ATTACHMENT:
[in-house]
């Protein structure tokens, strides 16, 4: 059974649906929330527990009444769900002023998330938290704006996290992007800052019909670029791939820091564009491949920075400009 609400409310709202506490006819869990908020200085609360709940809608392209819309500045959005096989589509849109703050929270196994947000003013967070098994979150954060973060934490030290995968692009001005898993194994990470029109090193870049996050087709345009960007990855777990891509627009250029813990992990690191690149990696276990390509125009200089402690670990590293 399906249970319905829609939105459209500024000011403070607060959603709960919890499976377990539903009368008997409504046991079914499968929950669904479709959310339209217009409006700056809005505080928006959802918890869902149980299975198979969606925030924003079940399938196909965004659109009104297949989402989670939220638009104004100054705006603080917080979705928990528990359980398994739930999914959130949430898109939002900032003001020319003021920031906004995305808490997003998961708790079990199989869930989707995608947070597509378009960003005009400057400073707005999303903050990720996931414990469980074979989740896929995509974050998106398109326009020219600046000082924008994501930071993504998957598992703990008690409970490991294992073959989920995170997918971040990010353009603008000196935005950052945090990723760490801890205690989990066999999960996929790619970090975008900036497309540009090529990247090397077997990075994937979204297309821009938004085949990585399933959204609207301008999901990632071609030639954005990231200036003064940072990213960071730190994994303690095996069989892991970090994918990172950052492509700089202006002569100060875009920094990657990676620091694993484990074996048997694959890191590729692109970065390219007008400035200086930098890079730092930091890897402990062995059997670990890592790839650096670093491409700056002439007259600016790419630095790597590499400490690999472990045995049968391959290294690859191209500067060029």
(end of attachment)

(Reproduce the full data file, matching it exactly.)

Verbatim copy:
[in-house]
């Protein structure tokens, strides 16, 4: 059974649906929330527990009444769900002023998330938290704006996290992007800052019909670029791939820091564009491949920075400009 609400409310709202506490006819869990908020200085609360709940809608392209819309500045959005096989589509849109703050929270196994947000003013967070098994979150954060973060934490030290995968692009001005898993194994990470029109090193870049996050087709345009960007990855777990891509627009250029813990992990690191690149990696276990390509125009200089402690670990590293 399906249970319905829609939105459209500024000011403070607060959603709960919890499976377990539903009368008997409504046991079914499968929950669904479709959310339209217009409006700056809005505080928006959802918890869902149980299975198979969606925030924003079940399938196909965004659109009104297949989402989670939220638009104004100054705006603080917080979705928990528990359980398994739930999914959130949430898109939002900032003001020319003021920031906004995305808490997003998961708790079990199989869930989707995608947070597509378009960003005009400057400073707005999303903050990720996931414990469980074979989740896929995509974050998106398109326009020219600046000082924008994501930071993504998957598992703990008690409970490991294992073959989920995170997918971040990010353009603008000196935005950052945090990723760490801890205690989990066999999960996929790619970090975008900036497309540009090529990247090397077997990075994937979204297309821009938004085949990585399933959204609207301008999901990632071609030639954005990231200036003064940072990213960071730190994994303690095996069989892991970090994918990172950052492509700089202006002569100060875009920094990657990676620091694993484990074996048997694959890191590729692109970065390219007008400035200086930098890079730092930091890897402990062995059997670990890592790839650096670093491409700056002439007259600016790419630095790597590499400490690999472990045995049968391959290294690859191209500067060029």